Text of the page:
Thursday, April 24, 2014
By Betty Adams firstname.lastname@example.org
Carole Swan, the former Chelsea selectwoman facing federal extortion and tax fraud charges, had been receiving around $50,000 annually from federal workers compensation, according to documents obtained by the Kennebec Journal through a public records request.
Staff photo by Joe Phelan
It was one of a number of payments Swan has received since she suffered a right shoulder-upper arm injury while employed by the U.S. Postal Service in November 1997, according to court documents filed in her case.
Now the federal government is seeking to have at least $150,000 of that money returned as part of the case against her. That is the amount she received between Aug. 1, 2008, and Feb. 29, 2012, the day she was indicted on federal fraud charges.
It is not clear from the public records whether Swan continues to receive federal compensation, though a document received through the records request says $50,639 is her “current salary.”
She is accused of extorting money from a town contractor while she was a Chelsea selectwoman and of fraudulently inflating the cost of a road project awarded to her husband, Marshall Swan, as well as fraud charges relating to income tax returns and the federal worker compensation benefits.
Swan, 54, who testified under oath in federal court in December that she was illiterate except for being able to read names and numbers, had worked previously as a rural carrier assigned to the Gardiner Post Office. She worked there from November 1982 until November 1997, when she transferred to the New Gloucester Post Office, according to Thomas P. Rizzo, a spokesman for the U.S. Postal Service.
The Kennebec Journal sent a public records request Dec. 10, 2012, to the Postal Service for details about Swan’s employment there. While the Jan. 16 response to the records request indicates Swan is employed at the New Gloucester Post Office, Rizzo said local Postal Service records say Swan’s employment ended July 31, 2008.
“Once an employee leaves employment with the Postal Service, we no longer play any role in the processing of payments,” Rizzo said.
The U.S. Department of Labor Office of Workers’ Compensation Program office monitors and pays employees in northern New England, he said. The Postal Service reimburses the program in what is known as “charge-back billings,” as do other federal agencies, Rizzo said.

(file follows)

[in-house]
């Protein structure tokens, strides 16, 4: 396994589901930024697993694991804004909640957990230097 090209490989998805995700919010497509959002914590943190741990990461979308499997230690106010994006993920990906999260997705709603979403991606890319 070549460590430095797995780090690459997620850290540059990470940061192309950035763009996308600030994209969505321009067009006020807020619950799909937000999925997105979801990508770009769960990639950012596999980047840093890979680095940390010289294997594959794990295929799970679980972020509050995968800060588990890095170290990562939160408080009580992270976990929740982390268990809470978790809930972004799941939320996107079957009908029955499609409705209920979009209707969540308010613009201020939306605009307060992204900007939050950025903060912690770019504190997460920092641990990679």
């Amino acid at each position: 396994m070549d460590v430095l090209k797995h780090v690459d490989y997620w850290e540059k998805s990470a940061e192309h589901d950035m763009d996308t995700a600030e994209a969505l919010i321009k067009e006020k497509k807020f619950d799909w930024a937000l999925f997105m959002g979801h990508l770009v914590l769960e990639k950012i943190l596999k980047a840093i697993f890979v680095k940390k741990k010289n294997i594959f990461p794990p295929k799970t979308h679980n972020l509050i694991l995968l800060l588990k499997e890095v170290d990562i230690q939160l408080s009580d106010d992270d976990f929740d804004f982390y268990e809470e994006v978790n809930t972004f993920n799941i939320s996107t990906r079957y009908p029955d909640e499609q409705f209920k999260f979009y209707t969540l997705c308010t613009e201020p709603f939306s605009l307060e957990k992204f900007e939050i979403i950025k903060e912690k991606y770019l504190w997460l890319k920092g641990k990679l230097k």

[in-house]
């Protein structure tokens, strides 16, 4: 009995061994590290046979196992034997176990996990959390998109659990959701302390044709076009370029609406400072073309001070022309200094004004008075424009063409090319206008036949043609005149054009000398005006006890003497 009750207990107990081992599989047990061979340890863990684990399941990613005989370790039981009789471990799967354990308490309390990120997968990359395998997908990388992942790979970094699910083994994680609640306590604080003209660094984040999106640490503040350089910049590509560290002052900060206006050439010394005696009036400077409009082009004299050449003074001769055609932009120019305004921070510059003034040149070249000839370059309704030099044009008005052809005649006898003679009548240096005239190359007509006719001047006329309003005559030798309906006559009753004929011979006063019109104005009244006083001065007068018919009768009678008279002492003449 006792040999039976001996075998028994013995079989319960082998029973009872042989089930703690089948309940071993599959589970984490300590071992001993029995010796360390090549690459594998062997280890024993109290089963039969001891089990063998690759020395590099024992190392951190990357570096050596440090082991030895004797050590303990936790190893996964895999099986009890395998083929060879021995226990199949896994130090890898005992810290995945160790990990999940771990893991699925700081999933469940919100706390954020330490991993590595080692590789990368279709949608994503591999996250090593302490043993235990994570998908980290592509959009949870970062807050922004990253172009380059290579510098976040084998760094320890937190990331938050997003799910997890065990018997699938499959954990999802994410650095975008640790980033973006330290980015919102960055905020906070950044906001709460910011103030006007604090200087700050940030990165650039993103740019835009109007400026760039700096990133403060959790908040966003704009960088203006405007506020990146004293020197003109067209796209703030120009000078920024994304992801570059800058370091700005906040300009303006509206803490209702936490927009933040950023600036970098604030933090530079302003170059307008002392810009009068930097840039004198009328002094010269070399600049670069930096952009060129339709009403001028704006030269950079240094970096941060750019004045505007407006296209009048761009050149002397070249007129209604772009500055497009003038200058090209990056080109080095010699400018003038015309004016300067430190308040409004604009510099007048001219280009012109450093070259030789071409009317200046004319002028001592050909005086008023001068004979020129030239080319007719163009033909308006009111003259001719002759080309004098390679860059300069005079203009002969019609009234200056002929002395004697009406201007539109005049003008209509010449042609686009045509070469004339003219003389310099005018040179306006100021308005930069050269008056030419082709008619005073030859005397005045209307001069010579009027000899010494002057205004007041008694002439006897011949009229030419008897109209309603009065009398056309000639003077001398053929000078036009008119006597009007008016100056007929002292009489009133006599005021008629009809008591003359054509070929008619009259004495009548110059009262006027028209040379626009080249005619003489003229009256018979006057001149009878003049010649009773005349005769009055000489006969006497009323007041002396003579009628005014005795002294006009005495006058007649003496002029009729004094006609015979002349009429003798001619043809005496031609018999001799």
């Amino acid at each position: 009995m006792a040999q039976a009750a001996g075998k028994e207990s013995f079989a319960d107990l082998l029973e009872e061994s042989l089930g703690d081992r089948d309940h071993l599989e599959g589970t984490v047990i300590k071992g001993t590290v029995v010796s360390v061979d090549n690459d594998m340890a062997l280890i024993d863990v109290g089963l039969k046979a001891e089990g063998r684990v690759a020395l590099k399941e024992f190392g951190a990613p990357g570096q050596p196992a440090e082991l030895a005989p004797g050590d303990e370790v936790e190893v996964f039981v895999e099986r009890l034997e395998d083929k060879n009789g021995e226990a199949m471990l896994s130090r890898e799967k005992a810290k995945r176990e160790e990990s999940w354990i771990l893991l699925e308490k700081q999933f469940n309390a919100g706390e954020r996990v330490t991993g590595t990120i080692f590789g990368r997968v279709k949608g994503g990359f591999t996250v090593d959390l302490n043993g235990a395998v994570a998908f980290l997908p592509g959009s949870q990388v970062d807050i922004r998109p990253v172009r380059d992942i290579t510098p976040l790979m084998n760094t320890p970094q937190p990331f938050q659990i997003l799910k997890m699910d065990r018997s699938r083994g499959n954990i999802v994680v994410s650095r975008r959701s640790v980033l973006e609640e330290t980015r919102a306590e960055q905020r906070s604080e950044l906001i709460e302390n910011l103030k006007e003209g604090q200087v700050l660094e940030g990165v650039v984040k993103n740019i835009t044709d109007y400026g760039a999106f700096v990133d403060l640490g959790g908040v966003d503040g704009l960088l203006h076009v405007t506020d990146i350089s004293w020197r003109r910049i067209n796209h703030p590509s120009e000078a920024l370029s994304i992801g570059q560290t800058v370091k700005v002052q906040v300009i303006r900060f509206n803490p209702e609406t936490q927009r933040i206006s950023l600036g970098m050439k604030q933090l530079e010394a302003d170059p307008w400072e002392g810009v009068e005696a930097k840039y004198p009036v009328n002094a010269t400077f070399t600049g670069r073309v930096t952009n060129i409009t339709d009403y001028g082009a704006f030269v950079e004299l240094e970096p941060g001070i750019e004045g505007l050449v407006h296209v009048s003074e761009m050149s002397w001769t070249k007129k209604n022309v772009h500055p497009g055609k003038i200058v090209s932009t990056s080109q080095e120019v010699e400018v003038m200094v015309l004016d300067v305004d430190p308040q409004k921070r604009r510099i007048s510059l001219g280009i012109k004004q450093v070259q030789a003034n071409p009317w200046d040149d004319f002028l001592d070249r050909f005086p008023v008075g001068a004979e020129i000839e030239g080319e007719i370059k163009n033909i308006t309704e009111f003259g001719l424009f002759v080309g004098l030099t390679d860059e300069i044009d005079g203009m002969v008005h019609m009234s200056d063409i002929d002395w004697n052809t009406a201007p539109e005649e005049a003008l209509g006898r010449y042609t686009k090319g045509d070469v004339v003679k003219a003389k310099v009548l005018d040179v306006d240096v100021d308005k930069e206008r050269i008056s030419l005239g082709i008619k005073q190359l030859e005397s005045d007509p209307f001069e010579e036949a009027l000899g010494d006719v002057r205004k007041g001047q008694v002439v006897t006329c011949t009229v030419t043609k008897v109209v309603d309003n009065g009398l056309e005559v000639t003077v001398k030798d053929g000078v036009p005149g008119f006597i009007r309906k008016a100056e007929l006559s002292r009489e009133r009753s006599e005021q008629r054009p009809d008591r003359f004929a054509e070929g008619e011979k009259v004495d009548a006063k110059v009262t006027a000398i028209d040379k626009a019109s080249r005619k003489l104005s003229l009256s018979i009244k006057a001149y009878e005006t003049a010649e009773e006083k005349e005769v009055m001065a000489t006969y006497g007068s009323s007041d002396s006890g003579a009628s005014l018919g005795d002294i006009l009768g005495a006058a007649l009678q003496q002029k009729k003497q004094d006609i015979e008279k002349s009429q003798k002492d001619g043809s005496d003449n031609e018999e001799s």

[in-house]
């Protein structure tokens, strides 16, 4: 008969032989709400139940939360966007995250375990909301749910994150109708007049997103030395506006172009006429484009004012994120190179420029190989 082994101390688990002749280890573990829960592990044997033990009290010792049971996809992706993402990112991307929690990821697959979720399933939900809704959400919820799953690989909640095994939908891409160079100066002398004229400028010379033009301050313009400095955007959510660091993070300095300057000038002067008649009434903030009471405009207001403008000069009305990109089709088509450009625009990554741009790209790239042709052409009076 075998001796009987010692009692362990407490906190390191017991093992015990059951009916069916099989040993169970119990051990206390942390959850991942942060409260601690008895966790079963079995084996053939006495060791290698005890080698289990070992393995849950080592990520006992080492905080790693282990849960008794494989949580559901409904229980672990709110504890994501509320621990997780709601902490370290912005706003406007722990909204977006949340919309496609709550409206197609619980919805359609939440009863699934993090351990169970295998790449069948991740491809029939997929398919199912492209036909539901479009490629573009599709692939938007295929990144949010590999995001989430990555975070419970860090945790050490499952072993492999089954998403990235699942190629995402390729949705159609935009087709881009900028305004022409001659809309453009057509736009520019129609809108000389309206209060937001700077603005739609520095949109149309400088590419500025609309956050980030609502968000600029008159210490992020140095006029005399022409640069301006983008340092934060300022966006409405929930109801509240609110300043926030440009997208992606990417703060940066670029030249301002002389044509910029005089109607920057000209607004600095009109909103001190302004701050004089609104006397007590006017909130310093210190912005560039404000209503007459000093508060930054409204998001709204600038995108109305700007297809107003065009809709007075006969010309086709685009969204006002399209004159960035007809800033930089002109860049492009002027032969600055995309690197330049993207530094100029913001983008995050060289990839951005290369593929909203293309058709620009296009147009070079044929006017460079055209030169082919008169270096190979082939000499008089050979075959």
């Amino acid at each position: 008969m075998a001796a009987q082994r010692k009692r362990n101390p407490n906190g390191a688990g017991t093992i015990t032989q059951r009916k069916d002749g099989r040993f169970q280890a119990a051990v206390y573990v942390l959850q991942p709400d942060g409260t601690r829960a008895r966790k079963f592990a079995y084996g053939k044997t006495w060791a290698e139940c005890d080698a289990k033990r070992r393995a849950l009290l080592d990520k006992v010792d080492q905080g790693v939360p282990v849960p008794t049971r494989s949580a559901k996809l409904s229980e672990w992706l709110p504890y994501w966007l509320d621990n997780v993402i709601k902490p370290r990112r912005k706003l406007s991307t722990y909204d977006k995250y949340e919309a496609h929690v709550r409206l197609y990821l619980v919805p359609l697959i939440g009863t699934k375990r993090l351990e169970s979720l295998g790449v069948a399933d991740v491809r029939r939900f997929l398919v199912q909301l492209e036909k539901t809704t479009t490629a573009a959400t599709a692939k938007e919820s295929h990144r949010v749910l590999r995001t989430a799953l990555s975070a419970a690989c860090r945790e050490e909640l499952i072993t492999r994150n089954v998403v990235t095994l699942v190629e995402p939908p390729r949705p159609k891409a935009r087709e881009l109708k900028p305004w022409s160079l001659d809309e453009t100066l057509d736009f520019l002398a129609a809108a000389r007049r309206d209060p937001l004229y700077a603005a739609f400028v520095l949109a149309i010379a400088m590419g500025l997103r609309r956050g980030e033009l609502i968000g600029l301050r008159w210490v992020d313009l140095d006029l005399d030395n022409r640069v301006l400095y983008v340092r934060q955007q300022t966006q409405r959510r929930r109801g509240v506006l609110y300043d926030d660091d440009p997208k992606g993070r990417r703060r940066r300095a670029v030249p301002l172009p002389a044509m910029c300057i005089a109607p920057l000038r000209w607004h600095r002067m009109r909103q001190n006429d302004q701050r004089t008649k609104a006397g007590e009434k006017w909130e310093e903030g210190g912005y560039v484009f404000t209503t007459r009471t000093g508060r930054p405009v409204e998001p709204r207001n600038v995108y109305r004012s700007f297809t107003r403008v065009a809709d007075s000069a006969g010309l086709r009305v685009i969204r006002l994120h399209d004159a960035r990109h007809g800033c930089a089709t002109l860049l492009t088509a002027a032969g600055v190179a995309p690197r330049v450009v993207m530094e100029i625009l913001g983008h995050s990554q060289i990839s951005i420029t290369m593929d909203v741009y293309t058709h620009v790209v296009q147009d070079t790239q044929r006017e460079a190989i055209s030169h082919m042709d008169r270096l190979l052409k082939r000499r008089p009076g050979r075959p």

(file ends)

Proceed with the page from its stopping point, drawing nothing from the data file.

“While the charge-back may show in our records, it should not be considered an active-duty status,” Rizzo said of Swan’s employment.
Four of the 17 charges in the federal indictment against Swan accuse her of making false statements on applications to collect that federal workers’ compensation money in July 2008, April 2009, May 2010, and May 2011. Swan has denied those charges and all the others brought by a federal grand jury a year ago.
Swan’s attorney, Leonard Sharon, would not comment.
Swan signed a sworn statement in which she denied working for any employer or being self-employed for the 24 months prior to July 2008 and for several years afterward, according to the federal indictment. “I do not work. I cannot work. I cannot even clean my own house or blow-dry my hair,” she wrote in May 2010.
On statements in April 2009, May 2010 and May 2011, Swan said she volunteered 1 1/2 hours every other week as selectwoman for the town “when in truth and in fact, as she well knew, she failed to report her ownership interest and her active participation in the operation of Marshall Swan Construction and a harness horse racing business, and her activities on the Board of Selectmen for the town of Chelsea,” according to documents filed by the prosecutor, Assistant U.S. Attorney Donald Clark.
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